Owners of Singapore estate homes display some of the world’s most impeccable tastes in design. Among both private and public estates alike, families increasingly prize a spacious balcony, planter or deck area for the inviting comfort of their guests and just generally unwinding after a long day. With this taste in cozy outdoor living space, comes several discerning taste in decking materials.
More often than not, homeowners across Singapore favor three distinctive types of decking to cover their scenic balconies…
Attap houses especially commonly feature natural-wood decks, usually fashioned from the same Chengal timber traditionally used at sea to construct sturdy kelongs. However, Chengal is far from the only choice. Singapore as a whole tends to favor common tropical hardwoods such as Balau and Teak, though the hard-surfaced – and aptly named – iron woods have gained popularity among the decking industry.
Though sturdy and attractive overall in their natural beauty, the maintenance demands of natural-wood decking puts many homeowners off, since it requires thorough touch-ups at least once and possibly twice a year. The combined realities of a frequent tendency to splinter and limited local resources for repairs are also major disadvantages worth taking into account.
Matured 80-year-old Chengal trees do not grow nearby in abundance, nor several iron wood species. The higher water content of younger Chengal or iron wood lumber some contractors may recommend can lead quickly to structural weaknesses that both quickly deteriorate the deck and soon create safety hazards. At the same time, heavy traffic quickly takes a toll on overly soft pine and Balau lumber.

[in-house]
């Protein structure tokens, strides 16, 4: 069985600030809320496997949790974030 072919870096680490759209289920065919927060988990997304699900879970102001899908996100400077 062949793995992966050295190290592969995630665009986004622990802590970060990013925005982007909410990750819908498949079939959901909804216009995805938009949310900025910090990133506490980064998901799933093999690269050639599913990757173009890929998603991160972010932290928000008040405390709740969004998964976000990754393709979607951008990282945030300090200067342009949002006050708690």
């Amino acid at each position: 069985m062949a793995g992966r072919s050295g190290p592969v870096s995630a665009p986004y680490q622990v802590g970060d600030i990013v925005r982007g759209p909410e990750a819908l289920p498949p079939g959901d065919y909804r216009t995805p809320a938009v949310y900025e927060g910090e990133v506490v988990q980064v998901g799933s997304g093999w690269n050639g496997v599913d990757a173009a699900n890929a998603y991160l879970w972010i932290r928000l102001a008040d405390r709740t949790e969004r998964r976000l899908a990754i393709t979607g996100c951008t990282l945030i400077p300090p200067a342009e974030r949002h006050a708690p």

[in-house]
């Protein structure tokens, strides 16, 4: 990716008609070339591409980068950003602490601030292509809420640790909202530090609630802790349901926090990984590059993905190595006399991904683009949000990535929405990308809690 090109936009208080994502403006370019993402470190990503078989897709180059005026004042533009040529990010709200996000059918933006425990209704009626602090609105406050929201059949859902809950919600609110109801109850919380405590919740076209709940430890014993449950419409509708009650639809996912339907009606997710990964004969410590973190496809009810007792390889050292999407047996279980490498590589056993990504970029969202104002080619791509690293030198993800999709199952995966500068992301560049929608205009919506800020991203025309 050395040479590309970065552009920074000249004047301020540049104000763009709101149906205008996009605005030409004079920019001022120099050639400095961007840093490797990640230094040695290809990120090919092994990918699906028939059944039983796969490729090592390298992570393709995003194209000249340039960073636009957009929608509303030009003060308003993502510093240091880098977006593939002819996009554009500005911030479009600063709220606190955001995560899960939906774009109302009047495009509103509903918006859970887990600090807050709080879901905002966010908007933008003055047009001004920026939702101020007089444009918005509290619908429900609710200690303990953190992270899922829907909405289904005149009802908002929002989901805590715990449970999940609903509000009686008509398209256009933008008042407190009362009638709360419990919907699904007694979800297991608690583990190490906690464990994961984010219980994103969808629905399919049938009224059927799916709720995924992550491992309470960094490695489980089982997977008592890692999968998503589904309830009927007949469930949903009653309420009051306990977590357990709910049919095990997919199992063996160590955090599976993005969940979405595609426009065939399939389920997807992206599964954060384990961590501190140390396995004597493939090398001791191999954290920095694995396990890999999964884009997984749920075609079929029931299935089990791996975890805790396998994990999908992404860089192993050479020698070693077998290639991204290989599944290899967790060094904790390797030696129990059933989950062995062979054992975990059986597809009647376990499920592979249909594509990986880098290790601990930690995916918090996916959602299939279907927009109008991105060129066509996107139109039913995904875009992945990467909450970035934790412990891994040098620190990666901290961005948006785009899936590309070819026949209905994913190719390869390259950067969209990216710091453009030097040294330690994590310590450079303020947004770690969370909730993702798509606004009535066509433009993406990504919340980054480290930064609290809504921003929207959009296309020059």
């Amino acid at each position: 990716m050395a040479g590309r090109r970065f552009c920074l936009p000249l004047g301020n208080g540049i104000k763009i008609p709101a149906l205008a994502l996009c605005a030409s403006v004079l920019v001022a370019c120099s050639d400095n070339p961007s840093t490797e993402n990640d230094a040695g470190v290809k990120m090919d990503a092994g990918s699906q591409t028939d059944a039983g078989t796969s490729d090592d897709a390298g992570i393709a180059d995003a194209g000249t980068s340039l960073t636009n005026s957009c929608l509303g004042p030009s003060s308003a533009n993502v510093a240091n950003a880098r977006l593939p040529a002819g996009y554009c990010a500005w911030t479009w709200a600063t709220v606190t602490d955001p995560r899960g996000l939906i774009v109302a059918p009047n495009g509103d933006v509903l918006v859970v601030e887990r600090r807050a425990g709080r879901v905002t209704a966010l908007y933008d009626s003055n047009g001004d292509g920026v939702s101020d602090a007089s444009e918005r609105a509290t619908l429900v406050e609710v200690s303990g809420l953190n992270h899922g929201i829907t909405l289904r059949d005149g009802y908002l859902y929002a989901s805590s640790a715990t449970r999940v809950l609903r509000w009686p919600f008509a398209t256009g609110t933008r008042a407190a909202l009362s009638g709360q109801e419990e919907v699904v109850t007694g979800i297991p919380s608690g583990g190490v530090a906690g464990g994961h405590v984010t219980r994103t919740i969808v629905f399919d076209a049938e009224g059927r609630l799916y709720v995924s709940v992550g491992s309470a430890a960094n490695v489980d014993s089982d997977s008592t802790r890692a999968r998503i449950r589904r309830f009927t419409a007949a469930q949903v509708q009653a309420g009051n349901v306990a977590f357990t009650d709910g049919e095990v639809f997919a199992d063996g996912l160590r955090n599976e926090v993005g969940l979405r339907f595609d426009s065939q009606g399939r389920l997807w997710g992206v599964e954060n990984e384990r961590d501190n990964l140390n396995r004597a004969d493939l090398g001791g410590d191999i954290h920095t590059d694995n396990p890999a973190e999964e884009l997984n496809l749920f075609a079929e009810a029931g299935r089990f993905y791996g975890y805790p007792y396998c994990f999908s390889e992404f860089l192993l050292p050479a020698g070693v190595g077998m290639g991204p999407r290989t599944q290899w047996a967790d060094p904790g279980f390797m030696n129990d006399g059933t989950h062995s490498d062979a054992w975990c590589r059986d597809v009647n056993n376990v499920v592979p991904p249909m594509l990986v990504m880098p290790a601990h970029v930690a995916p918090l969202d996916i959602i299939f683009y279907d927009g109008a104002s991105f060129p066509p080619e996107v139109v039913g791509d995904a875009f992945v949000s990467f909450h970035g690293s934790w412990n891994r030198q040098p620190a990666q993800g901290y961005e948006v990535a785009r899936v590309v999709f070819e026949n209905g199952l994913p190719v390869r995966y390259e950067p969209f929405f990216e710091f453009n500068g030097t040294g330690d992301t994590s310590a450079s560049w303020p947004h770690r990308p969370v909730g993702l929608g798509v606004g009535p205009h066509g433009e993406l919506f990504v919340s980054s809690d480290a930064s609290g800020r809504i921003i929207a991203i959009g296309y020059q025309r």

They’re valuable additions to any home, provided they’re well cared-for and within the homeowner’s price range and threshold for ongoing maintenance, but natural-wood decks can be major investments of both money and time that some homeowners just don’t consider to be worth it.
One of the biggest differences between natural-wood decking and eco-wood lies in the latter’s considerably more sustainable resources that allow it to be sold at lower cost and in higher volumes. Bamboo, rubber trees and pinewood are all processed and refined into finished composite products that afford Singapore homeowners the luxury of fine, sturdy decking without imposing a tax on our country’s environment.
Finally, we come to the Singapore residential decking industry’s most recent cost-effective trend: wood composite decking. Environmentally conscious decking manufacturers worldwide have soundly embraced any product that reduces tolls taken on renewable natural resources. That especially includes these materials of blended wood or cellulose fibers and plastics or polyurethane. What’s more, their partially synthetic makeup takes great effort out of mass production, making wood composite decking the industry’s most widely available decking.
With so many manufacturers around, shopping around especially for heat and UV resistant composites is key, especially when there’s a chance to find an eco-wood composite mostly comprised of natural wood-imitating flour. Of all the varieties, eco-wood composite decking best resists heat and UV penetration, thanks to properties most closely resembling those of pure, natural wood. Best of all, eco-wood decking happens to be 100% recyclable, splinter-free, and about as low-maintenance as deck materials get, making it easily Singapore’s most cost-effective decking choice.